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Is program evaluation research?

In the previous entry I wrote about two steps that help close the loop between research and Extension (or engagement): conducting research and conducting program evaluation. When I presented this at Purdue's Scholarship of Engagement workshop, a participant asked how I differentiate between research and program evaluation.

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For the purpose of the "closing the loop" diagram, I was thinking of research as applied, scholarly investigation, which may or may not have an intended application to an engagement or outreach program. Really, I was envisioning laboratories and experimental plots.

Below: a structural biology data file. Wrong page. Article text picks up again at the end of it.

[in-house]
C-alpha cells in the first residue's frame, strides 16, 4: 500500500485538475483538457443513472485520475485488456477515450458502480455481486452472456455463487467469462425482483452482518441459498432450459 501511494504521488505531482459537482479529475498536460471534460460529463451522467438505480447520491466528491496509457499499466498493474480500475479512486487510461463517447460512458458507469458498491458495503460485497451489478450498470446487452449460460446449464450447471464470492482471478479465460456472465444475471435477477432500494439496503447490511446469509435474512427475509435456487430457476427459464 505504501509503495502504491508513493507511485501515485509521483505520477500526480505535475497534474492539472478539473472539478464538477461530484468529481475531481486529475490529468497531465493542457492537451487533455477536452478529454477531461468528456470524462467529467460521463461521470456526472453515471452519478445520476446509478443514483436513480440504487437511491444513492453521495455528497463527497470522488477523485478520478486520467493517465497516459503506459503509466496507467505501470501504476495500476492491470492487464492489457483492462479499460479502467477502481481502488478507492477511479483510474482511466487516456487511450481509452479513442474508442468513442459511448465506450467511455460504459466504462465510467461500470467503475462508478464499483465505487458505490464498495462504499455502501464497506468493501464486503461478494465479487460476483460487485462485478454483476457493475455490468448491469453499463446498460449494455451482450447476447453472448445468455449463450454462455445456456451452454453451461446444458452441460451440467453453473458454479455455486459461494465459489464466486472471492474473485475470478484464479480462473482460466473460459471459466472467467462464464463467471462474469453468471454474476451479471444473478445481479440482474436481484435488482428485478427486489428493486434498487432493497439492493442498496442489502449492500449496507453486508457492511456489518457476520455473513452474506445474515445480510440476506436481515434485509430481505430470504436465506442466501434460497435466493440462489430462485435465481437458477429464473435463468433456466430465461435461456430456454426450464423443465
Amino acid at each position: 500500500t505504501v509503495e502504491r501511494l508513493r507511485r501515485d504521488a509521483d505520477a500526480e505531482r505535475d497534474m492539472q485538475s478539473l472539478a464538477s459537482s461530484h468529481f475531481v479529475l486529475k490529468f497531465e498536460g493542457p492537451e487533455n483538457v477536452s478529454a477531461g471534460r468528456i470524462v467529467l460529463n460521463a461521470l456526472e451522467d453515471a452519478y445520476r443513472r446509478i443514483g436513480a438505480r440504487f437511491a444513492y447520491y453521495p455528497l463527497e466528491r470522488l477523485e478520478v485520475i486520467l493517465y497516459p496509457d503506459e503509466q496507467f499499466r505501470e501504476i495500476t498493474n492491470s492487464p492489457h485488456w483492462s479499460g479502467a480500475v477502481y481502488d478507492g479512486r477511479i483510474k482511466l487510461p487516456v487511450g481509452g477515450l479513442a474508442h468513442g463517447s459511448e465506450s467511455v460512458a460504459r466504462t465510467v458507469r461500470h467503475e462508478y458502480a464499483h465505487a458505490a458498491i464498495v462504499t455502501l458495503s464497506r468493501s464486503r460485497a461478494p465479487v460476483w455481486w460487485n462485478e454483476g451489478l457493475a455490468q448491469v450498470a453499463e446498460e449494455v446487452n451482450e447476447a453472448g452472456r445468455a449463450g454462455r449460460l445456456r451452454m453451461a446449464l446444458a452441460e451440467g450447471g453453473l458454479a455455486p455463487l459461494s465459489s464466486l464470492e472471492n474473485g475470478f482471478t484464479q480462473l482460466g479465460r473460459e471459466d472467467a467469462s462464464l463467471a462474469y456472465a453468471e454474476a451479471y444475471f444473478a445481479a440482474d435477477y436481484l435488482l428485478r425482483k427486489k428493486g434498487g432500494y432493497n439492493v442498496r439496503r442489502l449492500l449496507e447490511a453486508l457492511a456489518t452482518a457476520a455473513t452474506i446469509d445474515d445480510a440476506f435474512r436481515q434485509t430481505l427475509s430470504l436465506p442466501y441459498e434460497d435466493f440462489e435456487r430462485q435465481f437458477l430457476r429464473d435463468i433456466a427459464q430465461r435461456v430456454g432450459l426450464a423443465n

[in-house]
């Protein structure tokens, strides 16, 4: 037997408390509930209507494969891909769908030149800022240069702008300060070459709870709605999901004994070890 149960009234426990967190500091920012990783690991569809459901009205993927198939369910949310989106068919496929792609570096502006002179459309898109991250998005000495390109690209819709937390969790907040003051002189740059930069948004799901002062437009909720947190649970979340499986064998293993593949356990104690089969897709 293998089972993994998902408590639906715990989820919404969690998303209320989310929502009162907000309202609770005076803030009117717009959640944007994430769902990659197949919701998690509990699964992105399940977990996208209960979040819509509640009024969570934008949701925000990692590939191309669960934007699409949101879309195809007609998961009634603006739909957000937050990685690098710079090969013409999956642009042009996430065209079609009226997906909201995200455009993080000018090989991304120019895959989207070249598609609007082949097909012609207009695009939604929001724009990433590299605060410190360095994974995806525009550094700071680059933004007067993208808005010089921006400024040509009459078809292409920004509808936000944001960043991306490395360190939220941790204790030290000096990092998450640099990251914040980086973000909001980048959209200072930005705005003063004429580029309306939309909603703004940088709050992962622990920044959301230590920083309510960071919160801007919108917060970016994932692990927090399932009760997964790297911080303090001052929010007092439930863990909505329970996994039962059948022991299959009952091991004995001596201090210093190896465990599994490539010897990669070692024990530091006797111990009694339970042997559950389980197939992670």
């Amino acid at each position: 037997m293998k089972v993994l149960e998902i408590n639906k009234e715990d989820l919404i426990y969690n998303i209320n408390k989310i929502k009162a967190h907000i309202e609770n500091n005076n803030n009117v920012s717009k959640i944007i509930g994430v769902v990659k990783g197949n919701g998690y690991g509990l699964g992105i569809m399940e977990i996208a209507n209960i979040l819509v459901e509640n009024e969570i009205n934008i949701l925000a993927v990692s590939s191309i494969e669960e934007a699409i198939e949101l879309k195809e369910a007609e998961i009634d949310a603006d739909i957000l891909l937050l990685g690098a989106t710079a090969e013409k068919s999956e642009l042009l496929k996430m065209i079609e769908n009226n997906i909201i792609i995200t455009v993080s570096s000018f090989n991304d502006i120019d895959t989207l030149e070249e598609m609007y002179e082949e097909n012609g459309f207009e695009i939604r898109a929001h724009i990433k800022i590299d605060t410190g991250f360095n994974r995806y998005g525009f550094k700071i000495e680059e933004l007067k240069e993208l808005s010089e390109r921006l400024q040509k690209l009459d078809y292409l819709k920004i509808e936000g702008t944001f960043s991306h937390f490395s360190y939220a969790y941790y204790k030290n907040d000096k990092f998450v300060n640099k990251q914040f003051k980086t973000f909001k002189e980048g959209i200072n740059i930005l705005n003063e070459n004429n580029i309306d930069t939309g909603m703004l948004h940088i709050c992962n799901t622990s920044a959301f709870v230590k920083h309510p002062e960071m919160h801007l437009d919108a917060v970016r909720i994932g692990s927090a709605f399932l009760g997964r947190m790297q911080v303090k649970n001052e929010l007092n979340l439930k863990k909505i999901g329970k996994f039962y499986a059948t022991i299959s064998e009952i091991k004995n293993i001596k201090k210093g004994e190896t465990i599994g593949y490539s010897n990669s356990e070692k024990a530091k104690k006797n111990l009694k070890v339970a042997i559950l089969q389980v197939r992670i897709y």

But I also see many kinds of program evaluation as research; certainly evaluation requires the application of research methods (e.g., cost-benefit analysis, survey data analysis, economic impact analysis). However, it may not be the kind of research that subject-matter scholars (e.g., scientists and social scientists) can publish in their own fields' professional journals. So, I think some program evaluation is research and some research is program evaluation. Am I right? Is there more to the distinction than I am making here?

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